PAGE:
Boselli, the left tackle who was supposed to be Jacksonville's building block, missed all of training camp and will probably miss a quarter of the season with a torn kneecap.

The injury plague hit almost everyone - from champions like San Francisco, which lost fullback William Floyd for the first part of the season with a broken foot, to Tampa Bay, which lost wide receiver Alvin Harper, whom it signed from Dallas in hopes of averting its 13th consecutive season of double-digit losses.

It demonstrates how a team's fortunes often depend on a tendon or tiny bone in an era where the salary cap, $36.8 million this season, makes depth an impossibility. Even on the 49ers and Cowboys, the dropoff from starter to substitute is a chasm.

"We cannot afford very many dumb moves or stupid mistakes," says Carmen Policy, the president of the 49ers.

"The tolerance level is measured in centimeters," he said. "Because if we don't do at least a good job of drafting every year and if we don't make the right decisions in terms of contracts then we could wind up in a lot of trouble under the cap."

That's become obvious in the tug-of-war over Deion Sanders.

The 49ers want Sanders back, but Jones, the Cowboys' owner, insists he'll sign him. Miami and Denver are also in the chase.

In fact, the Dolphins have made themselves an AFC favorite by trying to do what the 49ers did last season - grab up hole-pluggers like Sanders. In their case, they're doing it as a last chance for Dan Marino and Don Shula to win a Super Bowl.

So they've signed Gary Clark and Ricky Sanders from the old Washington "Posse"; Eric Green, Pittsburgh's troubled tight end; and most recently Steve Emtman, the one-time No. 1 overall draft pick whose knee problems led to his release by Indianapolis.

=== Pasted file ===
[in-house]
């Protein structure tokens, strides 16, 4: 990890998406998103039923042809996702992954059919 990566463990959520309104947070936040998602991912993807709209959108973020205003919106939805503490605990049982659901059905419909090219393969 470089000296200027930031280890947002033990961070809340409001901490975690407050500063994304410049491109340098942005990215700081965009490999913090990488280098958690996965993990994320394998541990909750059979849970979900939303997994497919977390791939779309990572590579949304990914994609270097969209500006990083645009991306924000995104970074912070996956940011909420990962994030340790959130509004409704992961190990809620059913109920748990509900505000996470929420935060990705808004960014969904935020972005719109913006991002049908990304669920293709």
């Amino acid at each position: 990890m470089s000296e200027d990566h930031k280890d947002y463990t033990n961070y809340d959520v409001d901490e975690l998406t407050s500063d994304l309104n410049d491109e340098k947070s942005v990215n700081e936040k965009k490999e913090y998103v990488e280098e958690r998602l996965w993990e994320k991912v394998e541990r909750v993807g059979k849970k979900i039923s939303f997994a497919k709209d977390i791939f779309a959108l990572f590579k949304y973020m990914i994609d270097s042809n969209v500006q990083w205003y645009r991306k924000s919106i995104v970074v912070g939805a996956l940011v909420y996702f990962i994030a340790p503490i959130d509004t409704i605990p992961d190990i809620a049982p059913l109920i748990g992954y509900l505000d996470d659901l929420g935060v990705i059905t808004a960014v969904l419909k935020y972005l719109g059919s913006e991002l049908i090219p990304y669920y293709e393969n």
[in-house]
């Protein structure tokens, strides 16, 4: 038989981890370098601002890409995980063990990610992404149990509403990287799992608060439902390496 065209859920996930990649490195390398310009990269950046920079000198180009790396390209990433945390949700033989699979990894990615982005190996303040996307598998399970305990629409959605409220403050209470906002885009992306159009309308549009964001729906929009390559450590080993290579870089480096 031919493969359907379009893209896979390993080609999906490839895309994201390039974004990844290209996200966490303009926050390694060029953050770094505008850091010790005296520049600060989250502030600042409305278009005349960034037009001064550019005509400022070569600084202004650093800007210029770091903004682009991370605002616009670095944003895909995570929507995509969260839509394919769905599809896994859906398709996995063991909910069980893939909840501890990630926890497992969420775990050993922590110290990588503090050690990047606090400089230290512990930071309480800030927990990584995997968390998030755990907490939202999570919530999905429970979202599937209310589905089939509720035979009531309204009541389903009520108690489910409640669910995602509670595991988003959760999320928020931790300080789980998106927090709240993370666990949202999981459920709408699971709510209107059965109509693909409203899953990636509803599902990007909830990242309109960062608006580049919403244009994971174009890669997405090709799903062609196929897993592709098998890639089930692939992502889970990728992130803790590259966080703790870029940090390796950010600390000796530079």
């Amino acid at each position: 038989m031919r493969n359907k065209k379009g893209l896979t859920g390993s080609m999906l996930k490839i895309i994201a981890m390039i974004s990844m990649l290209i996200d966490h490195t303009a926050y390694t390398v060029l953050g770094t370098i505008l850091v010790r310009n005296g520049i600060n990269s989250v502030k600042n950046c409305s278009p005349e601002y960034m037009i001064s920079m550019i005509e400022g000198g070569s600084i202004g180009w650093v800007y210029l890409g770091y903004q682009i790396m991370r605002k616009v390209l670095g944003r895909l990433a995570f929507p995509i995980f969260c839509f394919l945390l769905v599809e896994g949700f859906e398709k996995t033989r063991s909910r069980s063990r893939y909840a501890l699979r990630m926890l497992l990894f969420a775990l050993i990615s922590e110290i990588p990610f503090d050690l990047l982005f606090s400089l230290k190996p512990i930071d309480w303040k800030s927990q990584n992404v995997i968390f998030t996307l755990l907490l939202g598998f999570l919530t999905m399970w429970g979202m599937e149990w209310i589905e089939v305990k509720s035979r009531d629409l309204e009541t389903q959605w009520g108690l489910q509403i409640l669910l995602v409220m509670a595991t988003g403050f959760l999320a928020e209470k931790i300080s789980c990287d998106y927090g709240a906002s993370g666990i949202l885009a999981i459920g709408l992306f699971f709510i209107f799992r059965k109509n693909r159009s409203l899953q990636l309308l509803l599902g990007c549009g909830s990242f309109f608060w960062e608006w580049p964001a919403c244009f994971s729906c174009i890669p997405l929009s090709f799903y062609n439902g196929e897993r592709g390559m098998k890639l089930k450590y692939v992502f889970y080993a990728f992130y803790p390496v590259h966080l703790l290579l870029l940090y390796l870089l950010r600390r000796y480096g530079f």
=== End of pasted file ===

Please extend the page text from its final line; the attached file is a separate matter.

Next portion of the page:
Miami should win the AFC East, with New England still building; Buffalo falling and Indianapolis moving up - but not enough. Forget the Jets.

Pittsburgh and Cleveland, however, are real challengers, particularly since they have passes to the playoffs in an AFC Central that also includes pathetic Houston, star-crossed Cincinnati and expansion Jacksonville.

The West has Oakland and Denver at the top, defending AFC champion San Diego challenging, Kansas City fading as Montana joins NBC behind the microphone, and Seattle beset by what seems like one misfortune after another.

In the NFC, Dallas should win the East, challenged by the Giants if they can get healthy, or Arizona, if Buddy Ryan can find an offense. Philadelphia is retooling and Washington continues to rebuild.

The Central put four teams in the playoffs last year, Minnesota at 10-6, and Detroit, Green Bay and Chicago at 9-7. Look for more of the same with Tampa Bay again bringing up the rear.

In the West, it's all San Francisco. New Orleans and Atlanta could make playoff runs. Moving the Rams to St. Louis doesn't make them good, and Carolina's an expansion team.

And after the dust clears: San Francisco and Pittsburgh will probably end up in the Super Bowl, where the Steelers should have been last year.

Make it San Francisco 12, Pittsburgh 6. That's for 12 straight NFC wins and six Super Bowls for the 49ers.